Wimbledon serves up strawberries ... and vegan cream

Wimbledon serves up strawberries ... and vegan cream

Spectators drink on the grass of the Aorangi Terrace at Wimbledon
Spectators drink on the grass of the Aorangi Terrace at Wimbledon

LONDON: Wimbledon is synonymous with strawberries and cream but this year the prestigious tennis tournament is serving up vegan cream in response to changing British tastes.

The All England Club is dishing up lashings of the alternative topping -- as well as beetroot quinoa burgers -- as ever-increasing numbers of people bring vegan options into their diet.

"We've had a very large focus this year on improving our vegan plant-based offer," Anthony Davies, Wimbledon's head of food and drink, said Friday.

"Across the UK in the last 12 months, the British public and their approach to eating has changed quite significantly.

"There's been a huge increase in the amount of flexitarianism and therefore we needed to make sure that we improved our offer to match people's expectations."

Figures for the take-up of vegan cream will only emerge after the championships, but Davies said vegans had been delighted with the offering.

"They have been very complimentary that we are giving them the chance, for the first time, to enjoy our iconic dish," he said.

'Day of indulgence'

Vegan options have also been introduced at all outlets across the 42-acre (17-hectare) grounds, which play host to around 40,000 tennis fans each day.

Barbecued jackfruit burgers are proving popular at the grill, while the beetroot quinoa burger is also selling well, said Davies.

Wimbledon bills itself as Europe's largest annual catering event and has tried to get its public eateries serving more restaurant-style food.

Katsu curry is proving a "flyaway success" from the new offerings, said Davies.

Other world dishes available include Thai noodle stir-fry, Jamaican ital stew and Mexican burritos.

Championships attendees seem to like splashing out on luxury food and drink -- with play being halted in one match Friday due to popping champagne corks landing on a court.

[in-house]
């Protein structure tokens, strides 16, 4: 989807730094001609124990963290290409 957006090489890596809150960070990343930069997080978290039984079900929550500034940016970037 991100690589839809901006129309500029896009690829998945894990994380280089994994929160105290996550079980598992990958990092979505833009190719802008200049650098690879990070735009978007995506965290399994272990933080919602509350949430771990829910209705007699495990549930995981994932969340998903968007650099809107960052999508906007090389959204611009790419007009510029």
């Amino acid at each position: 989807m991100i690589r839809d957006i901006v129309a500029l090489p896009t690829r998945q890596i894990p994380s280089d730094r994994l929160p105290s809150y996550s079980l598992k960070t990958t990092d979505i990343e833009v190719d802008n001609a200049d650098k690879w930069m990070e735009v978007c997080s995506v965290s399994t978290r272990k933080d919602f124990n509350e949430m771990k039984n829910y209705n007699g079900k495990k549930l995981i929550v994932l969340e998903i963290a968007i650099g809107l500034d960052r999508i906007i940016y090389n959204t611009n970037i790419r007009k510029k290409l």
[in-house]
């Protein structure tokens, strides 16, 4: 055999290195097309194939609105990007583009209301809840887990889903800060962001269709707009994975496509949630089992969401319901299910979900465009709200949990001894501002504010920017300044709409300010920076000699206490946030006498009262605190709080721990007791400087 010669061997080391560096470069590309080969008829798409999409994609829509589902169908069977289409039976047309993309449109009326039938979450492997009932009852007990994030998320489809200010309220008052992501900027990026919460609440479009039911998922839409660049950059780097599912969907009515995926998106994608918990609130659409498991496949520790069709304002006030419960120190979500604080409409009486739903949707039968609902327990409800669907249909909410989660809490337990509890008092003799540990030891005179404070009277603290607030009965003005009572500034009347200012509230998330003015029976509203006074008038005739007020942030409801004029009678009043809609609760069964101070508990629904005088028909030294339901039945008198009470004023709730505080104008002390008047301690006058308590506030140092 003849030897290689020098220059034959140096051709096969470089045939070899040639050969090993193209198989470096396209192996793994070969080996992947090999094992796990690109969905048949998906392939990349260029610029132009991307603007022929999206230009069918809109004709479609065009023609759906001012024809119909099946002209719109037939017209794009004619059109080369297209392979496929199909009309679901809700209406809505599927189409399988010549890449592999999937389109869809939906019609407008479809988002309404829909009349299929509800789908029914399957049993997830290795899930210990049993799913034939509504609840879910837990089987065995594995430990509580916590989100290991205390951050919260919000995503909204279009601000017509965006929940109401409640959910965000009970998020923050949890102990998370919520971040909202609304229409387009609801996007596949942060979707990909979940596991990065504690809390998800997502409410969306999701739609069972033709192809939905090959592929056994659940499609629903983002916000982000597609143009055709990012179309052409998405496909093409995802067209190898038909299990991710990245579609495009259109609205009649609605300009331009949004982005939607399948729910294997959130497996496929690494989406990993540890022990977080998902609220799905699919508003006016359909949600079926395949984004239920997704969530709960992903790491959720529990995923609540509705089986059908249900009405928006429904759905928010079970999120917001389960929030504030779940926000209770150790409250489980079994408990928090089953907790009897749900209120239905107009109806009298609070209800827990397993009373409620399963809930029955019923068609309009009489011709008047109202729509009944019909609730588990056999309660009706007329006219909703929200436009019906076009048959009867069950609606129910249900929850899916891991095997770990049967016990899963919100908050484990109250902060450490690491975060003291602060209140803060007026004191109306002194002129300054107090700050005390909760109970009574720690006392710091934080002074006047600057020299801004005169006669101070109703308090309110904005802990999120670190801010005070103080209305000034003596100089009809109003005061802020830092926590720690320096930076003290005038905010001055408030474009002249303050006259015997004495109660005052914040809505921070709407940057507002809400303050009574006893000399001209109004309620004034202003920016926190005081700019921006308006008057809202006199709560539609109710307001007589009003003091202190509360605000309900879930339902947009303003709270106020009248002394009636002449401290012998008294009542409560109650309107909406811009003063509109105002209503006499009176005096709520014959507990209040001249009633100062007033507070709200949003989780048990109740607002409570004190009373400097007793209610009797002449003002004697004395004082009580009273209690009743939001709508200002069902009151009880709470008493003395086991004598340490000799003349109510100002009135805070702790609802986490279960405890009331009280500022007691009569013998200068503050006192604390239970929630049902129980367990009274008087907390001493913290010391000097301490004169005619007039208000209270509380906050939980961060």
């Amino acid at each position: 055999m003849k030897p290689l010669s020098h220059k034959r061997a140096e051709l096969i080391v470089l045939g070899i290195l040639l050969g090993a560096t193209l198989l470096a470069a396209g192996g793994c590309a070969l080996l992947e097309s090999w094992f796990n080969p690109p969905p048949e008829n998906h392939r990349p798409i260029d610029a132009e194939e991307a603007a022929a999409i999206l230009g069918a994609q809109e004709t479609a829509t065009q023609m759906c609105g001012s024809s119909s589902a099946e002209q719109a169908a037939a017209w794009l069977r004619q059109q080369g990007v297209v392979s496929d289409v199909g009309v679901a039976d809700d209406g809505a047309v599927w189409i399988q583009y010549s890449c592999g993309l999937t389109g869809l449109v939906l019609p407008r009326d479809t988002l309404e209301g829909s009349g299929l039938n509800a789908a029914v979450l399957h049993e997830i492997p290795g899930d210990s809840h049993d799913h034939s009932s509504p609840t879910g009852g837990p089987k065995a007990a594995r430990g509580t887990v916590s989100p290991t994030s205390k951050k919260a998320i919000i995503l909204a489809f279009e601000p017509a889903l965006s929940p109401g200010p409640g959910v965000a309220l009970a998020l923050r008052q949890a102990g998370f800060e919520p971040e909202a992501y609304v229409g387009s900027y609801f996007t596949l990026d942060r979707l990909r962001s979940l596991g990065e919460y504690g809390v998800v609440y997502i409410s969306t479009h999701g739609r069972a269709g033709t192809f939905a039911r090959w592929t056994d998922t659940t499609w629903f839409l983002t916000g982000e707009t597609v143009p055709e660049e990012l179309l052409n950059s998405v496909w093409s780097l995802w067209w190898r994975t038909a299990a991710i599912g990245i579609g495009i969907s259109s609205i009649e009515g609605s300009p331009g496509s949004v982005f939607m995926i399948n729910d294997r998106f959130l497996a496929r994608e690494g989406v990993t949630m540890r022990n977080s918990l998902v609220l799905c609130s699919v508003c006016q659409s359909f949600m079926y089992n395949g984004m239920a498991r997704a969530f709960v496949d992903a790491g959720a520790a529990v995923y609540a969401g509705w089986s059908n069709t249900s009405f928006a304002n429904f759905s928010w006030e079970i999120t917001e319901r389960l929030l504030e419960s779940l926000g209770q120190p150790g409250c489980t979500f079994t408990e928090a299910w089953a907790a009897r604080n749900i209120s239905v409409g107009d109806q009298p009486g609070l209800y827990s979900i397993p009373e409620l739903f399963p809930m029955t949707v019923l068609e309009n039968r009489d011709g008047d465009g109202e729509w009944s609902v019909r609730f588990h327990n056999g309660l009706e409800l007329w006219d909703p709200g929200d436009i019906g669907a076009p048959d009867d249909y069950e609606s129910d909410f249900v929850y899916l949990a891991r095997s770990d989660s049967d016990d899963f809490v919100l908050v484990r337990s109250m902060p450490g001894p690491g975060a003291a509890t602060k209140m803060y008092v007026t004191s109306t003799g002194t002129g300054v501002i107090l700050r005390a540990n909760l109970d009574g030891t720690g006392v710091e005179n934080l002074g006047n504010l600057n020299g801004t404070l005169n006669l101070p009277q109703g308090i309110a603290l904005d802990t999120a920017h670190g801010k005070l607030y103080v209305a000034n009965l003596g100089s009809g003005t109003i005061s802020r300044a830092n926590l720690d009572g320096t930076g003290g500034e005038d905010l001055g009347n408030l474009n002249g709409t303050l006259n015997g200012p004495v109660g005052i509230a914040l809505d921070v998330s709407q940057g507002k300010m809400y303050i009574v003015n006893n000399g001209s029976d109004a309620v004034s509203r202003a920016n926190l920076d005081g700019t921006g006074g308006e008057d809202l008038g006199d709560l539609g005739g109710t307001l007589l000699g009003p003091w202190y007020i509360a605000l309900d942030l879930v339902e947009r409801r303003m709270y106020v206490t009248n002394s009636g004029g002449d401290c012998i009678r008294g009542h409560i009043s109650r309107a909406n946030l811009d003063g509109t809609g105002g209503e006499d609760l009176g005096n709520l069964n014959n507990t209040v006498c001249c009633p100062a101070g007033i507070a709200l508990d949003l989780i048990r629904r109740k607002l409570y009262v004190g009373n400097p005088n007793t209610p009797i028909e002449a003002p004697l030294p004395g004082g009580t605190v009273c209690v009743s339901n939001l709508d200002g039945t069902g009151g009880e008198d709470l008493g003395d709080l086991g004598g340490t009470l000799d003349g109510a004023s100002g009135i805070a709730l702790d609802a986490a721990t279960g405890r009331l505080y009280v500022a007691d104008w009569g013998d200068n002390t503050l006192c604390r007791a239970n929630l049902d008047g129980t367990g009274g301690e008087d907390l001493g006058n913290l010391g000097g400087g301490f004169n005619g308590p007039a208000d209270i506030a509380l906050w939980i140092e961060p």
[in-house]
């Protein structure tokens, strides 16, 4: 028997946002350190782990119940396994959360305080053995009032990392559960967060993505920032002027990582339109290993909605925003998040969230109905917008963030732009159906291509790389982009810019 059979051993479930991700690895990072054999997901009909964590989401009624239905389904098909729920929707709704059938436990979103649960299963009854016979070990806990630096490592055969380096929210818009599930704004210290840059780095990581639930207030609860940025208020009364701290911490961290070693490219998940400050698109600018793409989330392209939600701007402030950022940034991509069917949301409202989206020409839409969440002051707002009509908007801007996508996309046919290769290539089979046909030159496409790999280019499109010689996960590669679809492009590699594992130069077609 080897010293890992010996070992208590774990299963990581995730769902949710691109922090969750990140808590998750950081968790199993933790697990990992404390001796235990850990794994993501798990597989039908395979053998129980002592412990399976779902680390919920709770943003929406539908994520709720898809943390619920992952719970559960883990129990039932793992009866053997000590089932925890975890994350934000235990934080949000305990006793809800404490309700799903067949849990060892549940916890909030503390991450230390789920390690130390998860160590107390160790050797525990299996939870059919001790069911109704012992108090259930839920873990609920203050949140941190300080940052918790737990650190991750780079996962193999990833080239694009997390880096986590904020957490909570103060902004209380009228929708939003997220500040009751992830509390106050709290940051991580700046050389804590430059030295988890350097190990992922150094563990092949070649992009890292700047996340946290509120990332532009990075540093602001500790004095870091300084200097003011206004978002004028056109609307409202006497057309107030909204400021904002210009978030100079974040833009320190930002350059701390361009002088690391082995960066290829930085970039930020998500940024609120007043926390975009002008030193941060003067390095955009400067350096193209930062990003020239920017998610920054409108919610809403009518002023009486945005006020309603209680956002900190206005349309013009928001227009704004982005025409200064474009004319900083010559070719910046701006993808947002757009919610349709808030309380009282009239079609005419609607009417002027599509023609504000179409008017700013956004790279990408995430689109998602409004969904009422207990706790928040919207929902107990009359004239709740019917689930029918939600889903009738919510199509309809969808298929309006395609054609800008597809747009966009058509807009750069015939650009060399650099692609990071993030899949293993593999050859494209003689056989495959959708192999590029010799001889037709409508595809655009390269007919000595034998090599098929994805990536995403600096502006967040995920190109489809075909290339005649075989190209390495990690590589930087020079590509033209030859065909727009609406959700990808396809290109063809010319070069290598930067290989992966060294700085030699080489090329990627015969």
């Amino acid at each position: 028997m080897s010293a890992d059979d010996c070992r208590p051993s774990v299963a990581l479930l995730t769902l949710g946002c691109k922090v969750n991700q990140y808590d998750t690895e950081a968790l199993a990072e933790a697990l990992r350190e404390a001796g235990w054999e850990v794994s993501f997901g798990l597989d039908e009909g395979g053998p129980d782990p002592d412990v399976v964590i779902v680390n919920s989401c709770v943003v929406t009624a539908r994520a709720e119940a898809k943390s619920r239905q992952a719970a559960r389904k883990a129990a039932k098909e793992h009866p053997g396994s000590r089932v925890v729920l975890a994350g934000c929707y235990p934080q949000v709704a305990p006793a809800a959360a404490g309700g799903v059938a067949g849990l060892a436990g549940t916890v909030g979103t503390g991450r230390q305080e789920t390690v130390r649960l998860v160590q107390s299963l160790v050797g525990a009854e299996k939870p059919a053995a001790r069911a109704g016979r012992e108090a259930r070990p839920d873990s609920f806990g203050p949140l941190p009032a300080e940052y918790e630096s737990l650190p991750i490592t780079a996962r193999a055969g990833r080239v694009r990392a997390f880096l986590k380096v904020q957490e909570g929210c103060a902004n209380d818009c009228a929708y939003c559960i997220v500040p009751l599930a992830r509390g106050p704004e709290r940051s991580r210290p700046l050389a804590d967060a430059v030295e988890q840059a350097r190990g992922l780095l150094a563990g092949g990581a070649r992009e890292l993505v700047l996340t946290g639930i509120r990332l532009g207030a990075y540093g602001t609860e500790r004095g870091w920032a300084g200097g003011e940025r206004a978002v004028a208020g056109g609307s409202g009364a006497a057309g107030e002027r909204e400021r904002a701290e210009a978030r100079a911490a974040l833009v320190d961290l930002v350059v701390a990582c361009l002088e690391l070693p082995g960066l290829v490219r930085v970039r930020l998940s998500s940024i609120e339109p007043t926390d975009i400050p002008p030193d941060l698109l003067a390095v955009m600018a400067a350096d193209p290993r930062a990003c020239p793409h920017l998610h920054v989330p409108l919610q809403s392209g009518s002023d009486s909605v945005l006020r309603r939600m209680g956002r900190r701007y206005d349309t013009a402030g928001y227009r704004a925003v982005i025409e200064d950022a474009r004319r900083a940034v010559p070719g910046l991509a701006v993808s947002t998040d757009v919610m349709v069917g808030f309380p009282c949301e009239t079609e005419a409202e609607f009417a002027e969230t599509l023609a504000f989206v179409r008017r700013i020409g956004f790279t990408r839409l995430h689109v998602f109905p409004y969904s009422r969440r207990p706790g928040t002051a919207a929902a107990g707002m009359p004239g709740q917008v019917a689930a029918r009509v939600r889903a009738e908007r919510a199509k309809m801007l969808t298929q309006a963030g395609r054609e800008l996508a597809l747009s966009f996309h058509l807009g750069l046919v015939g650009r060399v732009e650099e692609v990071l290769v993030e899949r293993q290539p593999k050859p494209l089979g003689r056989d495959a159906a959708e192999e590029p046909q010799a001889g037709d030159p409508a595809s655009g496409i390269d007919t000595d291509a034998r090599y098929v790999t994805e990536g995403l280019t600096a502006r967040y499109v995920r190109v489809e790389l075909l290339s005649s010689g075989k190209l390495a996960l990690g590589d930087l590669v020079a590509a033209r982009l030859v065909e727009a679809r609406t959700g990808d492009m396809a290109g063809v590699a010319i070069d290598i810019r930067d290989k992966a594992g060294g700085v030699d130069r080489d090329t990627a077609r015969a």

"Wimbledon guests come for a day of indulgence and they like to enjoy themselves while they're with us," said Davies.

They munched through a record 38 tonnes of strawberries last year, which have been supplied by the same farm in Kent, southeast England, for two decades.

As for the players, they tend to stick to their regular diet habits, preferring pasta and sushi to other options.

Sometimes players make odd food requests, which the club will try to meet, so long as it has the ingredients and the ability.

Leftover strawberry jam

Britain is meant to leave the European Union on October 31 and presently cannot agree a divorce deal with Brussels.

However, Wimbledon claims it would not make a difference to their food supply chains if Britain leaves without a deal.

"We certainly aren't worried, at this stage, of any impact to us from a Brexit situation. The majority of our ingredients come from within the UK," said Davies.

Each day throughout the two-week tournament, any surplus prepared food goes to the City Harvest charity to be distributed to the needy.

Meanwhile any leftover strawberries at the end of the championships are turned into jam, which is used at the tennis clubhouse throughout the rest of the year.

Wimbledon by numbers

Wimbledon food and drink figures (2018):

259,225 cups of tea and coffee

273,603 glasses of Pimm's

190,000 portions of strawberries

111,250 scones

19,104 portions of fish and chips

18,843 bottles of champagne

9,998 litres of cream

2,556 kilogrammes of bananas for the players

338 chefs

56 kitchens

28 restaurants

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